DEREK WALCOTT, the
distinguished poet, playwright and essayist, and the winner of the 1992 Nobel
Prize in Literature, was born in 1930 in Castries, the capital of St. Lucia,
in the West Indies. He graduated from the University of the West Indies and,
in 1957, was awarded a fellowship by the Rockefeller Foundation to study the
American theater. In 1959, he founded the Trinidad Theater Workshop, and his
plays have been produced by the New York Shakespeare Festival, the Mark Taper
Forum in Los Angeles, and the Negro Ensemble Company.
He has published 11 books of poetry,
including Selected Poems (1964); Collected Poems 1948-1984
(1986); The Arkansas Testament (1987); Omeros (1990); The Bounty (1997); and
Tiepolo’s Hound (2000). Walcott’s Collected
Poems: 1948-1984 won the 1986 Los Angeles Times Book Prize for
Poetry. Walcott’s poems have appeared in The New Yorker, The Kenyon Review,
The New York Review of Books, The Nation, London Magazine, Antaeus, and
Derek Walcott has won the Guinness
Award for Poetry, a Royal Society of Literature Award, the Cholmondeley Prize,
the New Statesman’s Jock Campbell Award, and the Welsh Arts Council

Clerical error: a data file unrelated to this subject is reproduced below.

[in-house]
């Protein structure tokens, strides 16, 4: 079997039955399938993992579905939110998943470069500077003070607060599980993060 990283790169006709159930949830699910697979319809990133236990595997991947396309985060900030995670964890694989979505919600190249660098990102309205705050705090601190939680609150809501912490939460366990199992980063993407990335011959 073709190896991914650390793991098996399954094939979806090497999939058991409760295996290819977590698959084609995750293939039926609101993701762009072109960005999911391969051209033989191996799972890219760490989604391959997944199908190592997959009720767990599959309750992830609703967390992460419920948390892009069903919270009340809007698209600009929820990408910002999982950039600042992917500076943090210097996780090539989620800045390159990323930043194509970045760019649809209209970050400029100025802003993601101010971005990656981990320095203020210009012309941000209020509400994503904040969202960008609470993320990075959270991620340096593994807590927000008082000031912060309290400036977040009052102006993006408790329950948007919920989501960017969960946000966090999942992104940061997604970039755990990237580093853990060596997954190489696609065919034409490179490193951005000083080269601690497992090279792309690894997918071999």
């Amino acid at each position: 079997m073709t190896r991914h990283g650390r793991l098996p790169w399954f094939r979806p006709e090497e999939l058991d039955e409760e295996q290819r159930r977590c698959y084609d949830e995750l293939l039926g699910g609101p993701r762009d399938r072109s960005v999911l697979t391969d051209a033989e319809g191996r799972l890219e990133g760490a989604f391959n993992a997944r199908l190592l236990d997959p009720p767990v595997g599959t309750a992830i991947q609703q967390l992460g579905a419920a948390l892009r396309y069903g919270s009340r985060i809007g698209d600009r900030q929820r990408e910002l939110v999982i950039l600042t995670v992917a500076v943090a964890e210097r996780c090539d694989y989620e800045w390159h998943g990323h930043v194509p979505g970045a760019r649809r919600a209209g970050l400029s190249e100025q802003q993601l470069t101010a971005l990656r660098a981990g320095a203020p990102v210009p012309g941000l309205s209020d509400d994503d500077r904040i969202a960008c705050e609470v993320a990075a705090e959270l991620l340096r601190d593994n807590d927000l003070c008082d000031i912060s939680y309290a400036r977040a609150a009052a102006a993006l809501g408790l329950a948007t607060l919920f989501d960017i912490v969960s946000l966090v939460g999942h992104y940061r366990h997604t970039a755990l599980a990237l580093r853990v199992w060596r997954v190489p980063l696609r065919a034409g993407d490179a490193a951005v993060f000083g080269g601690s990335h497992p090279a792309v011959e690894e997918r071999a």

International Writers Prize. In 1981, Walcott was a recipient of a five-year
fellowship from the MacArthur Foundation. In 1988, he was awarded the Queen’s
Medal for Poetry. He is an Honorary Member of the American Academy and
Institute of Arts and Letters.
Several of Walcott’s books of poetry
are landmarks in West Indian literature, and he has written more than two
dozen plays. He co-authored a collection of essays with Joseph Brodsky and
Seamus Heaney entitled Homage to Robert Frost in 1996. His first
collection of essays, What the Twilight Says, was published in October
1999. In 2002, two collections of his plays were published: The Haitian
Trilogy and Walker and The Ghost Dance.
Walcott’s work is intensely related
to the symbolism of myth and its relationship to culture. He skillfully fuses
folk culture and oral tradition with the classical and avant-garde. His epic
poem Omeros echoes and re-imagines Homer’s Illiad and Odyssey as it
examines the Caribbean’s colonial past and complex present. In Tiepolo’s
Hound, he interweaves his own story with that of the St. Thomas-born
painter Camille Pissarro.
He divides his time between his
homes in St. Lucia and New York. During the academic year he teaches at Boston
University in Boston, Massachusetts.
Walcott has been painting oils and
watercolors for more than five decades. This exhibition at the June Kelly
Gallery is his first one-person show and his first in New York City.
His U. S. publisher is Farrar,
Straus and Giroux.